Digitizing the Future of Medicine

Medical imaging has developed into a necessary part of western medicine and has allowed for the detection and treatment of everything from cancer to embolisms. As computers began to integrate their way into the doctor’s office, so too did the possibility to do amazing things like map the human body digitally. One specific project which took up this challenge was the Visible Human Project. Using both X-ray and MRI scanners, a cross-section of the human body was created using high-resolution 3D digital images. Beginning in 1986, the project took about 19 years but resulted in a complete male and female dataset. A literally comprehensive picture of human anatomy held promise, but early user groups realized that there were limitations with the available tools to use such data. Out of this observation came a 1999 National Library of Medicine project called Insight Toolkit (ITK).

A snapshot of the ITK-SNAP Toolbox with four brain images shown corresponding to different types of brain scans

Today, the ITK project a large open source community, largely maintained by Kitware and members of the user community. The reason that Kitware has taken up the maintenance of this project is their desire to provide the best software possible for the medical community and other scientific imaging customers. The community itself has supported this project because it offers such a flexible platform and provides state-of-the-art algorithms. In addition to these groups, the Insight Software Consortium (ISC) holds the copyright to ITK and provides general community governance. ISC is a non-profit, educational consortium dedicated to promoting and maintaining open source, and promotes freely available software for medical image analysis. With contributions from each of these groups, ITK is set up for success; the toolkit remains cutting edge and free to use for the long term.

Looking to the future, one of the planned developments is to expand on the recently developed interactive Jupyter widgets. Widgets for 2D and 3D images will be extended so that they can support other data types like point sets and segmentation surfaces. There is also a plan to produce more examples of ITK that are accessible through MyBinder-hosted Jupyter notebooks. In addition to these changes, the ITK team hopes to open new frontiers in knowledge sharing for computational image analysis methods with interactive examples. Through this development, they will help students learn how algorithms work by interactively running them through the WebAssembly capabilities of modern web browsers. An important part of making this work is itk.js, which enables the generation of WebAssembly, and vtk.js (the browser-native version of the Visualization Toolkit), which can render the results.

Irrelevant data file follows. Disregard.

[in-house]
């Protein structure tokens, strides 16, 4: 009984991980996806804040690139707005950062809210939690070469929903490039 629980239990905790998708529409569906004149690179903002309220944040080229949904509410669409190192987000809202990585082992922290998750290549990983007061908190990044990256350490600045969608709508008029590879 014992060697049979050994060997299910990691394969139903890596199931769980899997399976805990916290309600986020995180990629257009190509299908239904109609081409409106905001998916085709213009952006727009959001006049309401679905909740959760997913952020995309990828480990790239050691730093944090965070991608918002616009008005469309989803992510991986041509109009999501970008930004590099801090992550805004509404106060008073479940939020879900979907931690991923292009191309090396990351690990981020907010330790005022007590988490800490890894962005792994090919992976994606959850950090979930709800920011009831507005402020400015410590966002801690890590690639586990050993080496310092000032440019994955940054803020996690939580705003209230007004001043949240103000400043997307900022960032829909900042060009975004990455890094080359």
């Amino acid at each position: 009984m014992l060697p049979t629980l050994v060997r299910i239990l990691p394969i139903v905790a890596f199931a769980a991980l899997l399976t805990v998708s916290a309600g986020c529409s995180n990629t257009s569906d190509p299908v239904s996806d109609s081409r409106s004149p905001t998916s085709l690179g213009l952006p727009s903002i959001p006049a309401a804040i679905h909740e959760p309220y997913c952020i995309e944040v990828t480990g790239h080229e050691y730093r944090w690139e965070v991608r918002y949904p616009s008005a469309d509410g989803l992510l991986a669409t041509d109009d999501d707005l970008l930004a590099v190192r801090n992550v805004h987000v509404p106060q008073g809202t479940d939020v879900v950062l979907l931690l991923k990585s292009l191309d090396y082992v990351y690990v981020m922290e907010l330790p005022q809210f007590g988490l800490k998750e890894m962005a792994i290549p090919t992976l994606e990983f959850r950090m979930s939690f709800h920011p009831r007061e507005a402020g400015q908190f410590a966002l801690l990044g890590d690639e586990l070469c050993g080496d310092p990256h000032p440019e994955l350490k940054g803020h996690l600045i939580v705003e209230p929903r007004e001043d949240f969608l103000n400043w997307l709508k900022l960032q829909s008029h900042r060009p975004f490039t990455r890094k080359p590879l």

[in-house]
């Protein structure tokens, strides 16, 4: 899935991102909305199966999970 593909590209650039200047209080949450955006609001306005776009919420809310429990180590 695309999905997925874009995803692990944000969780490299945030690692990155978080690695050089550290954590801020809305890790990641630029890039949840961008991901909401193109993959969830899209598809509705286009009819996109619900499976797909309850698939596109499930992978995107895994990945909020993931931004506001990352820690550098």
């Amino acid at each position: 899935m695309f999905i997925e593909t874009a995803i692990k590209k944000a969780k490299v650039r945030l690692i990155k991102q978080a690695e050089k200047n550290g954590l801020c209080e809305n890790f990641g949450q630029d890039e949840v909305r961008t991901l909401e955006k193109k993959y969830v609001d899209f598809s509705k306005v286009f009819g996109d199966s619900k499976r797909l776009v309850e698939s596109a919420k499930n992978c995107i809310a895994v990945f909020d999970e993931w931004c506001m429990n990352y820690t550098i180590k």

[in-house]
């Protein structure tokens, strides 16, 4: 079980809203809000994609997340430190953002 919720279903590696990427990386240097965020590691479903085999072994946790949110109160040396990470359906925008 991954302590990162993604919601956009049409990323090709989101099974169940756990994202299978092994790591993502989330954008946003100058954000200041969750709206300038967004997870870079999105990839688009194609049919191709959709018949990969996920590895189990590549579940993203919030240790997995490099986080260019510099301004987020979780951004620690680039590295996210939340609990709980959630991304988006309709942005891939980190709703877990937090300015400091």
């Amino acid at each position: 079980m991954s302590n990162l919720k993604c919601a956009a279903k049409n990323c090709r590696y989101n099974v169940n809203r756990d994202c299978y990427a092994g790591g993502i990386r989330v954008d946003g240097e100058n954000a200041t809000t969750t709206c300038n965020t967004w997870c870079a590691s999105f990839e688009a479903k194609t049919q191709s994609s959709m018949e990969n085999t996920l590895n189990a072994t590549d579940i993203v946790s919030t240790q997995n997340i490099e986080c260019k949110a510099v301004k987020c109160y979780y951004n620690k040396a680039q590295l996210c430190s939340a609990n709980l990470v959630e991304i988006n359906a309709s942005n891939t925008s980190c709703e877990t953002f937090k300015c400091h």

Perhaps the most exciting and important work to mention is the next major release of ITK, ITK 5. It is currently in release candidate phase. ITK 5 is a major upgrade to the toolkit. The entire codebase (over 1.7 million lines of code) was modernized in style and updated to C++, multi-threading underwent a major refactoring, and there are now three different threading backends available. Thanks to this refactoring it is now much easier to write multi-threaded code in ITK 5. Some of the new backends include a native thread pool and threading based on Intel Threading-Building-Blocks (TBB). In addition, ITK 5 will feature drastic improvements to the Python API and Python coverage in the toolkit. For example, a more procedural, snake case API is available for filters, and it will be able to use point sets, meshes, and spatial objects, in addition to images, in Python. Even with all these exciting updates, it is still anticipated that the most interesting developments will come in time from the community. If you would like to be part of the community, members communicate through the Discourse discussion forum and mailing list at discourse.itk.org.